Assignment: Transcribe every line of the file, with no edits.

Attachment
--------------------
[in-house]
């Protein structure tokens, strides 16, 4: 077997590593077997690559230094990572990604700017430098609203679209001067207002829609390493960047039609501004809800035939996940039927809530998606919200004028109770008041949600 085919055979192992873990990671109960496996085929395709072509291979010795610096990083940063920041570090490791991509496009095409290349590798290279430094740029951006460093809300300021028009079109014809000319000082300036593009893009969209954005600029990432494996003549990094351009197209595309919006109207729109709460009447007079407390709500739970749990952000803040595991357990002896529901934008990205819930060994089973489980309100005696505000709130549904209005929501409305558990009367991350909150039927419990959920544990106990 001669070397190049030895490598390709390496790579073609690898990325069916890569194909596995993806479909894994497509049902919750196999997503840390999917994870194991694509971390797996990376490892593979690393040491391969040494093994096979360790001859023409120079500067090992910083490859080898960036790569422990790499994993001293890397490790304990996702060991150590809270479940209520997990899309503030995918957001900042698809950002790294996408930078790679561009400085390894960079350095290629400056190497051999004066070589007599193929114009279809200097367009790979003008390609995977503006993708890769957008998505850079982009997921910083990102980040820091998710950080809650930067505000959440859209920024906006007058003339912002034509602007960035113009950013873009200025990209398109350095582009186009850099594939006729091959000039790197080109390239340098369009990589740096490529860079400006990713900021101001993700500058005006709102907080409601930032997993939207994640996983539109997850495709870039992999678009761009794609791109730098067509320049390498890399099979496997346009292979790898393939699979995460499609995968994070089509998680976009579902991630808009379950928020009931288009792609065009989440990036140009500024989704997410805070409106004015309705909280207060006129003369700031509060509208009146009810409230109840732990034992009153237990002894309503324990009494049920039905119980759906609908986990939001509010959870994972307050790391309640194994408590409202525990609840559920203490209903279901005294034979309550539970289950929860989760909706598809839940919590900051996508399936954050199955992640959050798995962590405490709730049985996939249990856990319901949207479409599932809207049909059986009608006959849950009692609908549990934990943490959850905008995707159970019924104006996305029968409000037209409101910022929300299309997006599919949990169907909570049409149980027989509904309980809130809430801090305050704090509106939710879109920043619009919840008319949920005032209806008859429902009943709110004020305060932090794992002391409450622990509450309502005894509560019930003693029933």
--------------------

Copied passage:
[in-house]
């Protein structure tokens, strides 16, 4: 077997590593077997690559230094990572990604700017430098609203679209001067207002829609390493960047039609501004809800035939996940039927809530998606919200004028109770008041949600 085919055979192992873990990671109960496996085929395709072509291979010795610096990083940063920041570090490791991509496009095409290349590798290279430094740029951006460093809300300021028009079109014809000319000082300036593009893009969209954005600029990432494996003549990094351009197209595309919006109207729109709460009447007079407390709500739970749990952000803040595991357990002896529901934008990205819930060994089973489980309100005696505000709130549904209005929501409305558990009367991350909150039927419990959920544990106990 001669070397190049030895490598390709390496790579073609690898990325069916890569194909596995993806479909894994497509049902919750196999997503840390999917994870194991694509971390797996990376490892593979690393040491391969040494093994096979360790001859023409120079500067090992910083490859080898960036790569422990790499994993001293890397490790304990996702060991150590809270479940209520997990899309503030995918957001900042698809950002790294996408930078790679561009400085390894960079350095290629400056190497051999004066070589007599193929114009279809200097367009790979003008390609995977503006993708890769957008998505850079982009997921910083990102980040820091998710950080809650930067505000959440859209920024906006007058003339912002034509602007960035113009950013873009200025990209398109350095582009186009850099594939006729091959000039790197080109390239340098369009990589740096490529860079400006990713900021101001993700500058005006709102907080409601930032997993939207994640996983539109997850495709870039992999678009761009794609791109730098067509320049390498890399099979496997346009292979790898393939699979995460499609995968994070089509998680976009579902991630808009379950928020009931288009792609065009989440990036140009500024989704997410805070409106004015309705909280207060006129003369700031509060509208009146009810409230109840732990034992009153237990002894309503324990009494049920039905119980759906609908986990939001509010959870994972307050790391309640194994408590409202525990609840559920203490209903279901005294034979309550539970289950929860989760909706598809839940919590900051996508399936954050199955992640959050798995962590405490709730049985996939249990856990319901949207479409599932809207049909059986009608006959849950009692609908549990934990943490959850905008995707159970019924104006996305029968409000037209409101910022929300299309997006599919949990169907909570049409149980027989509904309980809130809430801090305050704090509106939710879109920043619009919840008319949920005032209806008859429902009943709110004020305060932090794992002391409450622990509450309502005894509560019930003693029933």